Said true flow rate may be compared to the flow rate indicated by an operation management system of the engine adapted to control the injection flow rate and used for the calibration of said system.

The invention also relates to a diagnostic method for a management system of a vehicle engine including said process and the use of the true flow rate value for the determination of possible faults.

The true flow rate value may be used by a system aboard the vehicle, or by an electronic apparatus, which may be connected to the vehicle management system while the diagnostic tests are carried out.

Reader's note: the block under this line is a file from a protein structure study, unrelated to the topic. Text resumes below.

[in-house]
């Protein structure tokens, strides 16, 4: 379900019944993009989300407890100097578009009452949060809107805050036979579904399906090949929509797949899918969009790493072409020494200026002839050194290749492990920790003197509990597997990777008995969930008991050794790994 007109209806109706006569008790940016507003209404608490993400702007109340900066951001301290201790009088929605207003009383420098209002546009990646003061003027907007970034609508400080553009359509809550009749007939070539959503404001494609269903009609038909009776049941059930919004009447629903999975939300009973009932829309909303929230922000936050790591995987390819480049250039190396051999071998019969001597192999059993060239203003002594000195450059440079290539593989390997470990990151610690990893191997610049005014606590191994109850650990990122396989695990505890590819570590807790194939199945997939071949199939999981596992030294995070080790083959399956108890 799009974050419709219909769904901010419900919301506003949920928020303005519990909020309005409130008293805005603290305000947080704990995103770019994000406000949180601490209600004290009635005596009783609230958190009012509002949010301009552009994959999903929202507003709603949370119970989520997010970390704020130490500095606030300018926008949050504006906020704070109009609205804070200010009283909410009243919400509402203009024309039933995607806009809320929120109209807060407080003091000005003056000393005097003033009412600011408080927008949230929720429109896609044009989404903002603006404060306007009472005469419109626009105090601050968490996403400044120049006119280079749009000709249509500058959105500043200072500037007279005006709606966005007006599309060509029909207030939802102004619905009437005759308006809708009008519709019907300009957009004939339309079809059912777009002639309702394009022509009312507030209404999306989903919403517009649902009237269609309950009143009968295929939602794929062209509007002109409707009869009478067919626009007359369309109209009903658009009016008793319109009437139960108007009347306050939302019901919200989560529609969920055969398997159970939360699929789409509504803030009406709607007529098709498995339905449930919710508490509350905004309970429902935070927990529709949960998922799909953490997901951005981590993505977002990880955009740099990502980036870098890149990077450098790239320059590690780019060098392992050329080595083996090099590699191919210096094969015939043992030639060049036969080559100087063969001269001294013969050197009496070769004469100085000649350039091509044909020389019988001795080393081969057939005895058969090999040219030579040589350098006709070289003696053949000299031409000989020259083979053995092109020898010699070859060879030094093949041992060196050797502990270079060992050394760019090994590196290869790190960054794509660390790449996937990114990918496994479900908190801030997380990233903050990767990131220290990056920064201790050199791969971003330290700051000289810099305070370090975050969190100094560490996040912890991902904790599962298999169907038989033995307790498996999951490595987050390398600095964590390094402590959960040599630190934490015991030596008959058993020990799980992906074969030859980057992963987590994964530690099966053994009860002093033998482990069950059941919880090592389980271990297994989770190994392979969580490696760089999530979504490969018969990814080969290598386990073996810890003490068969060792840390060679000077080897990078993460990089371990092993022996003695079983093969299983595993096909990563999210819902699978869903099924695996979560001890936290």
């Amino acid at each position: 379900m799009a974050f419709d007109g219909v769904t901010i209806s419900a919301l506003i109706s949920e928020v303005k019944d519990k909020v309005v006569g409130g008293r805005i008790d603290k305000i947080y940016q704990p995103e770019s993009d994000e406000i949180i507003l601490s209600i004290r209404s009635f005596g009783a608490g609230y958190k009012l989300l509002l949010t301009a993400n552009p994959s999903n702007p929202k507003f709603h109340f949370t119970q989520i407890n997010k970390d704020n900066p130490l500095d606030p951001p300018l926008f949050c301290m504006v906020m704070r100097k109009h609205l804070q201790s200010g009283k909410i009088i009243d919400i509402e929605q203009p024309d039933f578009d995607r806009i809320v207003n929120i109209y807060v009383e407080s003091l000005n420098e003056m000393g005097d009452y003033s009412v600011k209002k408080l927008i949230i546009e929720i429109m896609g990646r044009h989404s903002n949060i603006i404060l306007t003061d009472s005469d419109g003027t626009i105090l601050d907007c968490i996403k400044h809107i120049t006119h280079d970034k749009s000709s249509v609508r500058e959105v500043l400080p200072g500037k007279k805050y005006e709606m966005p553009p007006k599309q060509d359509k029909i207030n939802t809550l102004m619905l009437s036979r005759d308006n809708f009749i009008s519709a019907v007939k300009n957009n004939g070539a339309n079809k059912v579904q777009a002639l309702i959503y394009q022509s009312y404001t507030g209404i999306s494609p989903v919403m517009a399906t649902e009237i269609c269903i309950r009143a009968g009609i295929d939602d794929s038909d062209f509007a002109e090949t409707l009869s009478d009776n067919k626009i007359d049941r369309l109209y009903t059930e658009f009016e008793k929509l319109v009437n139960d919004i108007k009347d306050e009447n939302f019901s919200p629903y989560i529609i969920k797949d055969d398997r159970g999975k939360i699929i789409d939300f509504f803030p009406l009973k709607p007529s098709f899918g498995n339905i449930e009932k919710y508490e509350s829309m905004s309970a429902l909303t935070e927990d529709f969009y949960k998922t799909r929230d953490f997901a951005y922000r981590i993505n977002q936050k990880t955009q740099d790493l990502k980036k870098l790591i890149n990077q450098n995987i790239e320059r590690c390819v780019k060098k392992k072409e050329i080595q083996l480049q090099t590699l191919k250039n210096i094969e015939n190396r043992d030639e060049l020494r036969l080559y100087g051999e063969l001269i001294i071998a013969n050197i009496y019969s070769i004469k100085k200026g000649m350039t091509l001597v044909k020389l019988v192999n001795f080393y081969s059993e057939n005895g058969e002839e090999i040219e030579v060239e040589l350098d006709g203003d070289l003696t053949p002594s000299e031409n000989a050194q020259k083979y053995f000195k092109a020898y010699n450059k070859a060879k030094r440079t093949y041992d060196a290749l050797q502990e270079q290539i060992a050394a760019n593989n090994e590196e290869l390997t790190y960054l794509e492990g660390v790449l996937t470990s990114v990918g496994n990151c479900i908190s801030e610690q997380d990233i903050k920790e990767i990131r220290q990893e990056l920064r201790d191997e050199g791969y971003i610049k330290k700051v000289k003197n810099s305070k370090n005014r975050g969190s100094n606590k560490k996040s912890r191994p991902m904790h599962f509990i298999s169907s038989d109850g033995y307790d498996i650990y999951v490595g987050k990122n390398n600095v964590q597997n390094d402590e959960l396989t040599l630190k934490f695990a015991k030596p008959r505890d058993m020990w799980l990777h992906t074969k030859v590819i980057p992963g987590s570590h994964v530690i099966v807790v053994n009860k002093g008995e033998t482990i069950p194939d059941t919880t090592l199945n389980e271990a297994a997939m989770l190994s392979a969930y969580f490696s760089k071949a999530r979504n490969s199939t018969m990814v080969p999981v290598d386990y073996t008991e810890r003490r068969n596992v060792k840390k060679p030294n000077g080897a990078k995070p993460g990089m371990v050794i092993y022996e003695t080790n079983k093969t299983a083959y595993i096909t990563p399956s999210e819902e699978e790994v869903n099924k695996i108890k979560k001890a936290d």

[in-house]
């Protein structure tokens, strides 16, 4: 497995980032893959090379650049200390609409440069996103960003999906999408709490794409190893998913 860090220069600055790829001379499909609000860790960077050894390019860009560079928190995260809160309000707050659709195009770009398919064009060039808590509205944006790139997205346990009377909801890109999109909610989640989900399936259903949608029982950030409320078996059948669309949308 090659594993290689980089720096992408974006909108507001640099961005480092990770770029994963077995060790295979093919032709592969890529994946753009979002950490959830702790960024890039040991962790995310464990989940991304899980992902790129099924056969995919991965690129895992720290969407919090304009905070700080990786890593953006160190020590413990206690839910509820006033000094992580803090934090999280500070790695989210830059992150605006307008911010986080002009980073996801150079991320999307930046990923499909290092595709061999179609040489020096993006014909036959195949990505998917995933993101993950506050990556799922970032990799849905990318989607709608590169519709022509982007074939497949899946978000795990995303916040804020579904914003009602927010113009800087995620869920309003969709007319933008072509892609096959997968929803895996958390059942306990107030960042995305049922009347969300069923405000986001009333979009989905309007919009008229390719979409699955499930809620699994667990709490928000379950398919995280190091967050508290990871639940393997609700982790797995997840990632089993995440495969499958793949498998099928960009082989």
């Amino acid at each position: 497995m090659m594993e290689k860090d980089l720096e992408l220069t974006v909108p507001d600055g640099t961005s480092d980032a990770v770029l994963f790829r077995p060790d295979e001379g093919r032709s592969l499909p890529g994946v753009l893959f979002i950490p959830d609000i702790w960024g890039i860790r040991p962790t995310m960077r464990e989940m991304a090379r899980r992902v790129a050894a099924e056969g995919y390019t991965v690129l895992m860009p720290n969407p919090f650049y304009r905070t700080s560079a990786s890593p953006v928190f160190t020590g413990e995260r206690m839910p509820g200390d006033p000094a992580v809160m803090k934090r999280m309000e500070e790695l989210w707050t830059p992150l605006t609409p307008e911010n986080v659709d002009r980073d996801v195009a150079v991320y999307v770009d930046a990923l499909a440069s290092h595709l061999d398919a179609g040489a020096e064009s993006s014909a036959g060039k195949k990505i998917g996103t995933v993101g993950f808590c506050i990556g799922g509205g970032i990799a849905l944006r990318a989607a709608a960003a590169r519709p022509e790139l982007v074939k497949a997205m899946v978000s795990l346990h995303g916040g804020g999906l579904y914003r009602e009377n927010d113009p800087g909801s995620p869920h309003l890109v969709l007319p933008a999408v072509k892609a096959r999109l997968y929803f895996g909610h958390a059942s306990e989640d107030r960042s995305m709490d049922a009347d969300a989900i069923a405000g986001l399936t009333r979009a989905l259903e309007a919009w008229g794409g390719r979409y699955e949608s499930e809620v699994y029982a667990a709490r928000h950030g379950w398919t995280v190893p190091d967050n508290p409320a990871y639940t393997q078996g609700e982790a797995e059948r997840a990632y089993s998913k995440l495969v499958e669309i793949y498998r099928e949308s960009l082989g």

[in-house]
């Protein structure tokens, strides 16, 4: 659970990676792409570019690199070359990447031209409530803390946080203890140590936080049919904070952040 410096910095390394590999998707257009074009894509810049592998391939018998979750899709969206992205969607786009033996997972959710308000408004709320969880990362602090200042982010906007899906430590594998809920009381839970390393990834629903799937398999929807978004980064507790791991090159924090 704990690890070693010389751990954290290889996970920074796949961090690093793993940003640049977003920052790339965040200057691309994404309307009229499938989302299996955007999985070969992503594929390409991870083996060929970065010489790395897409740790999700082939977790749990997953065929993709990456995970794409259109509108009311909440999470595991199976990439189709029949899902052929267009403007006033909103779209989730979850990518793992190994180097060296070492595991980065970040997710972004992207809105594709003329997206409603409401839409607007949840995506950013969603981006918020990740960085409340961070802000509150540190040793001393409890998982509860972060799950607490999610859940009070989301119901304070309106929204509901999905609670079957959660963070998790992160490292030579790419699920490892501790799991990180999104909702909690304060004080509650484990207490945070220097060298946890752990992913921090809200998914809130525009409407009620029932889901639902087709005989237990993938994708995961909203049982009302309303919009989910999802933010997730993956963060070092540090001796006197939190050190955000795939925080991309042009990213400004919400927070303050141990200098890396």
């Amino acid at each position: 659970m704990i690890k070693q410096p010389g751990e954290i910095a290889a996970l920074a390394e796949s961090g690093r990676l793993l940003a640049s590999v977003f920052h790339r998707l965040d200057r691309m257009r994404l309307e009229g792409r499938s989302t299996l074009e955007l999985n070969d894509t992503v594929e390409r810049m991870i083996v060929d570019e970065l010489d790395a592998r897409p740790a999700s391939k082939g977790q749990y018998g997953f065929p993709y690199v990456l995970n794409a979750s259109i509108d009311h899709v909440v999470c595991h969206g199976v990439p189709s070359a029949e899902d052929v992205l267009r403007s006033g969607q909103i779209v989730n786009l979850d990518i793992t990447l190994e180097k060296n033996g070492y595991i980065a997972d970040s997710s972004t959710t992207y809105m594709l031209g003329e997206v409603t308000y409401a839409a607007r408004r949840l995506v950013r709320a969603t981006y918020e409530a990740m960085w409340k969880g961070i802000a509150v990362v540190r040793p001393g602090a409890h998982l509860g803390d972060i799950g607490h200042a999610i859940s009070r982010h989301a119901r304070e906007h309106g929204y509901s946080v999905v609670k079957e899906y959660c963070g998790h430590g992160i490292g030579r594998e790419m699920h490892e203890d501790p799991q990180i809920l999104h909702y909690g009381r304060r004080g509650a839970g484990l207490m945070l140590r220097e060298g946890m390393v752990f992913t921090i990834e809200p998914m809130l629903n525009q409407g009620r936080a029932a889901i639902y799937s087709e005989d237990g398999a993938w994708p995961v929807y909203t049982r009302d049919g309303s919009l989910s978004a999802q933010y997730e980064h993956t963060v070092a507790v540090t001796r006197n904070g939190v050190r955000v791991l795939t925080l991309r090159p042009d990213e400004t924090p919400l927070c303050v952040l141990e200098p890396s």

The correction of the flow rate value or the calibration may also consist in the simple validation of the flow rate value, if this is sufficiently similar to the true flow rate.

It is an object of the invention the content of the appended claims.

BRIEF DESCRIPTION OF THE DRAWINGS

The present invention will now be illustrated by means of the detailed description of preferred though not exclusive embodiments, provided by way of example only, with the aid of the accompanying figure which shows the diagram of a supercharged engine apparatus with exhaust gas recirculation to which the process according to the following invention may be applied.

DETAILED DESCRIPTION